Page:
Environment & Climate Change Documentary Series “The Voices from the Roof of the World” Season 2 Wins John B. Oakes Award for Distinguished Reporting on the Environment at Columbia Journalism School.
Pakistan (Muhammad Yasir) The second season of the documentary series, The Voices from the Roof of the World (VRW), has won the prestigious John B. Oakes Award for Distinguished Reporting on the Environment at Columbia Journalism School. The series explores the climate crisis in high-mountain Asia and the billions of people that depend on the rivers that flow from these mountains.
This award comes barely a month after the documentary series was selected to participate in the prestigious TV Series Festival Berlin. This month, one of the episodes in the series, ‘The Valleys our Ancestors Chose’ won an award at the South Asian Short Film Festival.
Aga Khan University President Dr Sulaiman Shahabuddin said, “These awards are testament to the need for impactful storytelling around environmental sustainability and climate change. Environmental stewardship is a priority for the AKDN and AKU for which a key part is increasing the understanding of the horrific impact of climate change, especially on vulnerable communities, and the responsibility that all of us have in any way small or large to protect our environment.”
The continuing stream of awards for the Voices from the Roof of the World Series shows is not only testimony to the incredible film making talent in the region but also shows that the appreciation for the importance of climate change is increasing. This is very encouraging, since many people in the mountains see their habitats threatened today, making climate change adaptation an absolute priority.” said Onno Ruhl, General Manager at Aga Khan Agency for Habitat.
The series captures the spirit and resilience of the people who call this region their home, providing an intimate portrayal of their daily lives, traditions, and struggles. The documentary series has garnered widespread acclaim for its captivating storytelling, breathtaking visuals, and its ability to foster cross-cultural understanding.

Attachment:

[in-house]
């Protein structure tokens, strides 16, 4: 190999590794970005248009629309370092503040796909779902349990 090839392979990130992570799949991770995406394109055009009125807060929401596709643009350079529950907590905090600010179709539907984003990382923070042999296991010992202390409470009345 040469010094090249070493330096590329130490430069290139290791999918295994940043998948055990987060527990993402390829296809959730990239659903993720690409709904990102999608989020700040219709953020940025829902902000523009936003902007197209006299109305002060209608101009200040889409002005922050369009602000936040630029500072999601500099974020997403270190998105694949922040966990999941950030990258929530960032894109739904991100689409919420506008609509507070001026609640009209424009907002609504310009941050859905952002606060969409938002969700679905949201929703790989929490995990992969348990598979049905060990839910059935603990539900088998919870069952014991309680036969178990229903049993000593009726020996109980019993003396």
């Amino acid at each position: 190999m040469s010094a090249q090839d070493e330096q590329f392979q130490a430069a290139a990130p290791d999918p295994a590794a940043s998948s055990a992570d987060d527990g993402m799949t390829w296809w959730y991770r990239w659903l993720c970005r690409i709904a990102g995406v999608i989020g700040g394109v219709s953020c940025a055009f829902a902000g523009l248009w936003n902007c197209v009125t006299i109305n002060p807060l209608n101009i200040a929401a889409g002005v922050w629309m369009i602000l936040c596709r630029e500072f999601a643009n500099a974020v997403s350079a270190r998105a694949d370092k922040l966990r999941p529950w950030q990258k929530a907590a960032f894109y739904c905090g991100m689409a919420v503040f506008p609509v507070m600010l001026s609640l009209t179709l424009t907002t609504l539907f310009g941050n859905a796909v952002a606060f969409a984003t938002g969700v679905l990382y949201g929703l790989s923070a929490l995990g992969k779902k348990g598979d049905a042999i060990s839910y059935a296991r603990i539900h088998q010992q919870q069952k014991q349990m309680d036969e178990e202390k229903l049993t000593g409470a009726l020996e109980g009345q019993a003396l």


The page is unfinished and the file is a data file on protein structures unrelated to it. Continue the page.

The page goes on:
With over three decades of expertise in creating documentaries and reports and having been honoured with eight Emmys in the news and documentary category, VRW executive producer Andrew Tkach had a different angle for this series. He wanted to immerse the audience into the lives of the mountain people through stunning visuals and heartfelt interviews.
“We wanted to ensure that the voice of the voiceless is heard. The communities living around the Himalayas are resilient, strong and are committed to protect the mountains. Together with the talented filmmakers, we wanted to share their stories with a global audience,” said Tkach.
The 10-part series was produced by filmmakers from Pakistan, Kyrgyzstan, Tajikistan and Nepal: Andrew Tkach, Abdullah Khan, Tolik Godomamadov, Janyl Jusupjan, Asmita Shrish, Shanta Nepali, Aibek Balymbetov, Iskender Aliev, Karim Shallwanee, and Tazeen Bari.
The John B. Oakes Award for Distinguished Reporting on the Environment at Columbia Journalism School is given annually for news reporting that makes an exceptional contribution to the public’s understanding of environmental issues. It recognizes journalists whose work meets the highest standards of journalistic excellence. The selection of The Voices from the Roof of the World reaffirms the series’ continued commitment to delivering compelling narratives and shedding light on overlooked communities.
Voices from the Roof of the World is a joint initiative of the Aga Khan Development Network agencies: Aga Khan University, Aga Khan Agency for Habitat, Aga Khan Foundation, and the University of Central Asia, with the support of Ross Beaty, the Sitka Foundation and the Jenabai Hussainali Shariff Family[TT1] [co2] [MH3] . VRW trains, mentors and supports young Asian filmmakers to produce groundbreaking environmental films about the consequences of climate change for the people and wildlife that are the least responsible for global warming but already shouldering its catastrophic impacts. The films also show how by combining local knowledge and innovation, these communities are finding ways to adapt and fight to save diverse ecosystems and precious water sources.